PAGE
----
Phosphate Transfer

Enzymes that catalyze the transfer of a phosphoryl moiety between two substrates have provided excellent examples of the use of isotopes in kinetic and stereochemical studies. The enzyme hexokinase, which promotes the conversion of glucose plus ATP to glucose-6-phosphate and ADP has been the subject of kinetic studies that suggested an ordered kinetic sequence with glucose being the first substrate to add and glucose-6-P the last product to be released. Specific information on the identity of rate-limiting steps and the steady-state levels of reaction intermediates was obtained by isotope trapping studies. In its simplest form, enzyme and isotopically labeled substrate (S*) are incubated (the pulse) and rapidly diluted into excess unlabeled substrate (the chase), and allowed to react for a chosen time. Then the reaction is stopped by a quenching reagent that jumps the pH or denatures the enzyme. From the amount of E · S* converted to product versus that lost to dissociation (replacement by S gives nonlabeled product) the dissociation rate of S* from E and other ES complexes can be calculated.

This method has been used in the study of the partitioning of ES complexes in the steady state. In the case of hexokinase, the question was the partitioning of the functional E · glucose · ATP complex between product formation and substrate release. For glucose the relevant scheme is:
  E + Glc* koffGlc* E . Glc* koffATP   kc E . Glc*-6-P . ADP koffADP E · Glc*-6-P + ADP → E.
  E . Glc* . ATP

In this case the reaction is allowed to reach steady-state turnover, and the solution is either stopped by quench or chased by addition of excess unlabeled substrate followed by a delay sufficient for several turnovers then addition of quench. The presence of a difference in the level of the labeled product obtained by the two procedures represents the concentration of E · Glc · ATP* complex in the steady state, which is approximately 50% of ET, the total enzyme concentration. The observed steady-state and pretransient rates are consistent with steps kc and k−c being at equilibrium relative to koffADP, which is typical for many phosphotransfer enzymes in which the chemical steps are generally not rate limiting. Additional information can be obtained by using the label in the second substrate (i.e., [γ -32P]ATP) and following a similar protocol, which thereby allows calculation of the dissociation rate of ATP from E · Glc · ATP. In this case E · Glc · ATP* is approximately 25% of ET, which requires that koffATP compete with the dissociation of ADP (koffADP ) from E · Glc-6-P · ADP. In this manner the individual rate constants for hexokinase were largely determined and the order of substrate association was verified.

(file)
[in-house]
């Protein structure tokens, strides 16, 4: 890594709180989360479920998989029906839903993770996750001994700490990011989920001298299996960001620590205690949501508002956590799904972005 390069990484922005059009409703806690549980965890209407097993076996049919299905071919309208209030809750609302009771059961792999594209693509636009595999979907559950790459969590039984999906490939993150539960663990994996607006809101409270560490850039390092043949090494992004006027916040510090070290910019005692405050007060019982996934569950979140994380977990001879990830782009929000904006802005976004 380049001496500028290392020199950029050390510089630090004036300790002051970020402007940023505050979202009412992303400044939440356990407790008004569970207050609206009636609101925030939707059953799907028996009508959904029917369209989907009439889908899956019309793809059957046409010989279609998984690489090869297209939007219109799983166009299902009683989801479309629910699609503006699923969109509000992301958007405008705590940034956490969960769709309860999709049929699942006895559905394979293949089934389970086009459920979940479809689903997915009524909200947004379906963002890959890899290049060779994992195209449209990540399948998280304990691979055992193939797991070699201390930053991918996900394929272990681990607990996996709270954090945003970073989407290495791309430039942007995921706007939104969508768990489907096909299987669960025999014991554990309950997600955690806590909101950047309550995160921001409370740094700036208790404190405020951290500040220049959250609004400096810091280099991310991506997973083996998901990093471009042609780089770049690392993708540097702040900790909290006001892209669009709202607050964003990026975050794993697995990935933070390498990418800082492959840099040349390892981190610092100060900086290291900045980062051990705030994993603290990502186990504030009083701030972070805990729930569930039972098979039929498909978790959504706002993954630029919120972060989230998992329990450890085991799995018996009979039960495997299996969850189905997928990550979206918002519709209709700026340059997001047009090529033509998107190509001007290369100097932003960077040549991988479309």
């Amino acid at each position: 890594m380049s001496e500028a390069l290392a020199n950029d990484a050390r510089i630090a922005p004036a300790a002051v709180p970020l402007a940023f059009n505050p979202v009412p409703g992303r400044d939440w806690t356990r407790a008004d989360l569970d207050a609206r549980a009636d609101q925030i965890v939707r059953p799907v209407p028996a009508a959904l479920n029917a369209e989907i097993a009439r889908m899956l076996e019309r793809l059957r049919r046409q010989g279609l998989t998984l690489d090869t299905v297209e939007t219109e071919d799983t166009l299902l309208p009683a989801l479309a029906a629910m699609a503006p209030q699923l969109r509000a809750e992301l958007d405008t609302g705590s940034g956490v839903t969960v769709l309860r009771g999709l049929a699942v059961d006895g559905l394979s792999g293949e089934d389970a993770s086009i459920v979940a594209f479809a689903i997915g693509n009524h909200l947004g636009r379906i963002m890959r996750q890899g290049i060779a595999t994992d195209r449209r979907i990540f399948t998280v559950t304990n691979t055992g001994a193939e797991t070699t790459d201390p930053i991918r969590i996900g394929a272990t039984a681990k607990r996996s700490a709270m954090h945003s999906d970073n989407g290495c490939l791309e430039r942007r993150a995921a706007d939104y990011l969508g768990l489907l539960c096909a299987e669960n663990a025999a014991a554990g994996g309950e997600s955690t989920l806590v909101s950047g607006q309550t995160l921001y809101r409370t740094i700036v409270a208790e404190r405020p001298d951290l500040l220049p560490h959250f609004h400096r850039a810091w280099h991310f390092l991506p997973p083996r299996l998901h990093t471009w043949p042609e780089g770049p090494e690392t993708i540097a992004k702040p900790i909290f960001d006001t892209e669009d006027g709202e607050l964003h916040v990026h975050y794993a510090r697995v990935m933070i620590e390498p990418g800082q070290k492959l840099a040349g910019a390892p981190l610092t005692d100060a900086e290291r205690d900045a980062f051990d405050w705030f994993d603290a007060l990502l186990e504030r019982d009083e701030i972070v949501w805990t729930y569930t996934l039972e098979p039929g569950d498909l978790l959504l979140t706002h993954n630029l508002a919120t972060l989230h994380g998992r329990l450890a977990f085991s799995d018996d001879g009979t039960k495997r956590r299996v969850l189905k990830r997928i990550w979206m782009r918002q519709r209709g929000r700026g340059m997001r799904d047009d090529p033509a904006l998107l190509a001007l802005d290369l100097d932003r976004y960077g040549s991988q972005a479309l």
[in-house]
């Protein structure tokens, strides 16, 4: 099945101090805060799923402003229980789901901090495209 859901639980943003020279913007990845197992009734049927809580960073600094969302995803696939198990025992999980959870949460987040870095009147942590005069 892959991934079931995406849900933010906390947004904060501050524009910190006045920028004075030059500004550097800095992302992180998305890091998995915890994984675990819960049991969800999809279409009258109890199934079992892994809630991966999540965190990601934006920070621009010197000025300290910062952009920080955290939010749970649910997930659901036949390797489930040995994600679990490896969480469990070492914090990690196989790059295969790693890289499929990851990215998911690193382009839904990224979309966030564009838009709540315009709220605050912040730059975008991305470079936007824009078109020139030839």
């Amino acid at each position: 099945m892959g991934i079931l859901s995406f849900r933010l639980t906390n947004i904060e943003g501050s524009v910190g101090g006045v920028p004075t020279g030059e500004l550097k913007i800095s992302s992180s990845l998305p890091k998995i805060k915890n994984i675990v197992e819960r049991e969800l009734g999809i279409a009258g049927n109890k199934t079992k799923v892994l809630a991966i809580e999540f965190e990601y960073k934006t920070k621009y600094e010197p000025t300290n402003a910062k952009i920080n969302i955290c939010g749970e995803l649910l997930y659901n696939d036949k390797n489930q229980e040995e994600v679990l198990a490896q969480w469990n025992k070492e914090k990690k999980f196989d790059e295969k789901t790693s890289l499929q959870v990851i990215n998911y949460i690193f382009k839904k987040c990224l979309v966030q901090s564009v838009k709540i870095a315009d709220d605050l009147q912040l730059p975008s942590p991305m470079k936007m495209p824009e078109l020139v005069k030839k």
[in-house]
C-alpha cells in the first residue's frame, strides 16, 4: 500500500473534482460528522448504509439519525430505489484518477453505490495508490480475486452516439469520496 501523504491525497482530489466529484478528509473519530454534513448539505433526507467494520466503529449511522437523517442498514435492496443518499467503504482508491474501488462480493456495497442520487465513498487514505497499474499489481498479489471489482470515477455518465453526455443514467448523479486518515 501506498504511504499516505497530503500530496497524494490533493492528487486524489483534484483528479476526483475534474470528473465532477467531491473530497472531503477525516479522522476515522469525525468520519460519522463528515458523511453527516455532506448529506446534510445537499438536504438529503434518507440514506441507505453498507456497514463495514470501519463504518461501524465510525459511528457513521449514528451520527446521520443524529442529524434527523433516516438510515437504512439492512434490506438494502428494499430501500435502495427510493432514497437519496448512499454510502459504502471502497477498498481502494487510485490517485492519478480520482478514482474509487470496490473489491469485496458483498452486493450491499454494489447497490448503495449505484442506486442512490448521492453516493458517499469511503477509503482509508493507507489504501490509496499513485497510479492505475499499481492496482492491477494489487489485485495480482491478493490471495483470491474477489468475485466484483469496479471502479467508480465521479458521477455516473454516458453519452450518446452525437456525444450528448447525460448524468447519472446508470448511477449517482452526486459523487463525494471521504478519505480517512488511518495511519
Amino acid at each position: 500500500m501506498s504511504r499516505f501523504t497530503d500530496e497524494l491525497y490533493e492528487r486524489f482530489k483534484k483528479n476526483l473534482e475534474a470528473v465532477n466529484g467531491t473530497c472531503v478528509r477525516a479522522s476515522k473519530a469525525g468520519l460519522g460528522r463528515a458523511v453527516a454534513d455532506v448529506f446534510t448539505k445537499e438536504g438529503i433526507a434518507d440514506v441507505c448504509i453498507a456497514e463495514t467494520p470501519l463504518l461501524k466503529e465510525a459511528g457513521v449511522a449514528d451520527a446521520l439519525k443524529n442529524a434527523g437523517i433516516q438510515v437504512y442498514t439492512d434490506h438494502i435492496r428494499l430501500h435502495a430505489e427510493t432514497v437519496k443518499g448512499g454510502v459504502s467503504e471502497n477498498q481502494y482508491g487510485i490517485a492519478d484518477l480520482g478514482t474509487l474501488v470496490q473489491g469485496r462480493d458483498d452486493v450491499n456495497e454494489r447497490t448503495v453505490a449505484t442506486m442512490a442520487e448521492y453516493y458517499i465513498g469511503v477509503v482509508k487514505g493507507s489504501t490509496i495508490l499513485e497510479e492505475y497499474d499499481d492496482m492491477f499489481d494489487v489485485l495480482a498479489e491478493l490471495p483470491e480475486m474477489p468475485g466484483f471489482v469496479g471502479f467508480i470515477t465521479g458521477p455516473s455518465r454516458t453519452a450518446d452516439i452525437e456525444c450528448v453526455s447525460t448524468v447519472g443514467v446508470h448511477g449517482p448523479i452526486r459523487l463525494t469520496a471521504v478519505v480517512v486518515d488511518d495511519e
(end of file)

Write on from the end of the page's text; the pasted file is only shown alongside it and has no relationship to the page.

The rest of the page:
Isotopic labeling has also been cleverly used to demonstrate the existence of enzyme-bound intermediates that do not readily dissociate into solution. The enzyme glutamine synthetase catalyzes the formation of glutamine from ATP and ammonia possibly through a tightly bound glutamyl
phosphate intermediate.

If the formation of glutamyl phosphate were reversible and occurred in the absence of ammonia, then the presence of a symmetric torsion motion at the cleavage site might be
used to detect an isotopic exchange brought about by glutamyl phosphate formation. The synthesis of γ -18O4P-ATP containing an 18O label in the βγ bridging oxygen provides the necessary probe for finding this intermediate by means of the process below. In these experiments, isotopes are used as labels so that the fate of a particular atom may be followed throughout the course of the reaction. The appearance of 18O in the nonbridging oxygens of the β-phosphate can be measured by mass spectrometric and NMR methods. The extent of equilibration is partially inhibited by the presence of ammonia as required if glutamyl phosphate is a reaction intermediate.

Isotopic labeling studies of phosphotranferase reactions culminated in the synthesis of ATP chiral at the γ -phosphorus. Chirality was achieved by the synthesis of [γ -16O,17O,18O]ATP of one configuration, and the analysis of its chirality was achieved by stereochemically controlled transfer of the γ -phosphoryl moiety to (S)- propane-1,2-diol where the absolute configuration was determined by a chemical/mass spectrometric sequence. The observation of inversion of configuration has been accepted as evidence of an “in-line” displacement mechanism at phosphorus by the two bound substrates; the observation of retention of configuration was used to implicate the existence of a phosphoryl enzyme intermediate in the phosphoryl transfer process. For hexokinase, our case study, the finding is one of inversion, consistent with a direct transfer mechanism.